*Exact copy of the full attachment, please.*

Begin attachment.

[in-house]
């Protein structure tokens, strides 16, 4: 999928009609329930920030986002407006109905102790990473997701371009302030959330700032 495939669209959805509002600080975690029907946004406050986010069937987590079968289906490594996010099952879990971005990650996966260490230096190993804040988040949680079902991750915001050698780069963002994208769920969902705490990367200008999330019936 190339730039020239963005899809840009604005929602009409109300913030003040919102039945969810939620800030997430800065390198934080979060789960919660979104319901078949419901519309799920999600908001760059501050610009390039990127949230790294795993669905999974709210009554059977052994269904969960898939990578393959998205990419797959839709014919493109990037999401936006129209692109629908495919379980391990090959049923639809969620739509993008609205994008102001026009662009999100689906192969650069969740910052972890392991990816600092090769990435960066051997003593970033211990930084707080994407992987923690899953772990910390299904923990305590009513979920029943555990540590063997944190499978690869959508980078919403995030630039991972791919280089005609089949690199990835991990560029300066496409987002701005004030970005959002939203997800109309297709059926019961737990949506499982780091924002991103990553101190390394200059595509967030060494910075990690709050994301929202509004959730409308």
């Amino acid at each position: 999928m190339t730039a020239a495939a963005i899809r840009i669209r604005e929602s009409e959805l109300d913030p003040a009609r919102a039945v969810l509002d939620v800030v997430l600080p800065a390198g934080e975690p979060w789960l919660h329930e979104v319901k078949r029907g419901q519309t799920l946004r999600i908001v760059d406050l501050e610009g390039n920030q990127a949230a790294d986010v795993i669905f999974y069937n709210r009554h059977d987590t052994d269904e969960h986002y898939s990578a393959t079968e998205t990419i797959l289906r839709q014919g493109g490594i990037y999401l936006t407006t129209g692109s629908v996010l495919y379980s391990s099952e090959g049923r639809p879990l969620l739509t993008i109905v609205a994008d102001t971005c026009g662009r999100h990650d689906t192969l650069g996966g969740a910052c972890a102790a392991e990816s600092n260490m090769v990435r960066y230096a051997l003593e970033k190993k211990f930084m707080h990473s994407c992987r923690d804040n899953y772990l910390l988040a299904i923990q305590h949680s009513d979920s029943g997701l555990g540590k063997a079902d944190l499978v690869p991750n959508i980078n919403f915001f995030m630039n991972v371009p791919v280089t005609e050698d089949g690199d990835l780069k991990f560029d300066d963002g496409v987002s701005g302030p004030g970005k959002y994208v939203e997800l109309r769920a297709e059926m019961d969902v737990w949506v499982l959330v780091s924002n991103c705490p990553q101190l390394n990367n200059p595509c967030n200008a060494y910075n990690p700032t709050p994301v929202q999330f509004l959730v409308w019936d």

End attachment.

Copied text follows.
[in-house]
């Protein structure tokens, strides 16, 4: 999928009609329930920030986002407006109905102790990473997701371009302030959330700032 495939669209959805509002600080975690029907946004406050986010069937987590079968289906490594996010099952879990971005990650996966260490230096190993804040988040949680079902991750915001050698780069963002994208769920969902705490990367200008999330019936 190339730039020239963005899809840009604005929602009409109300913030003040919102039945969810939620800030997430800065390198934080979060789960919660979104319901078949419901519309799920999600908001760059501050610009390039990127949230790294795993669905999974709210009554059977052994269904969960898939990578393959998205990419797959839709014919493109990037999401936006129209692109629908495919379980391990090959049923639809969620739509993008609205994008102001026009662009999100689906192969650069969740910052972890392991990816600092090769990435960066051997003593970033211990930084707080994407992987923690899953772990910390299904923990305590009513979920029943555990540590063997944190499978690869959508980078919403995030630039991972791919280089005609089949690199990835991990560029300066496409987002701005004030970005959002939203997800109309297709059926019961737990949506499982780091924002991103990553101190390394200059595509967030060494910075990690709050994301929202509004959730409308």
């Amino acid at each position: 999928m190339t730039a020239a495939a963005i899809r840009i669209r604005e929602s009409e959805l109300d913030p003040a009609r919102a039945v969810l509002d939620v800030v997430l600080p800065a390198g934080e975690p979060w789960l919660h329930e979104v319901k078949r029907g419901q519309t799920l946004r999600i908001v760059d406050l501050e610009g390039n920030q990127a949230a790294d986010v795993i669905f999974y069937n709210r009554h059977d987590t052994d269904e969960h986002y898939s990578a393959t079968e998205t990419i797959l289906r839709q014919g493109g490594i990037y999401l936006t407006t129209g692109s629908v996010l495919y379980s391990s099952e090959g049923r639809p879990l969620l739509t993008i109905v609205a994008d102001t971005c026009g662009r999100h990650d689906t192969l650069g996966g969740a910052c972890a102790a392991e990816s600092n260490m090769v990435r960066y230096a051997l003593e970033k190993k211990f930084m707080h990473s994407c992987r923690d804040n899953y772990l910390l988040a299904i923990q305590h949680s009513d979920s029943g997701l555990g540590k063997a079902d944190l499978v690869p991750n959508i980078n919403f915001f995030m630039n991972v371009p791919v280089t005609e050698d089949g690199d990835l780069k991990f560029d300066d963002g496409v987002s701005g302030p004030g970005k959002y994208v939203e997800l109309r769920a297709e059926m019961d969902v737990w949506v499982l959330v780091s924002n991103c705490p990553q101190l390394n990367n200059p595509c967030n200008a060494y910075n990690p700032t709050p994301v929202q999330f509004l959730v409308w019936d």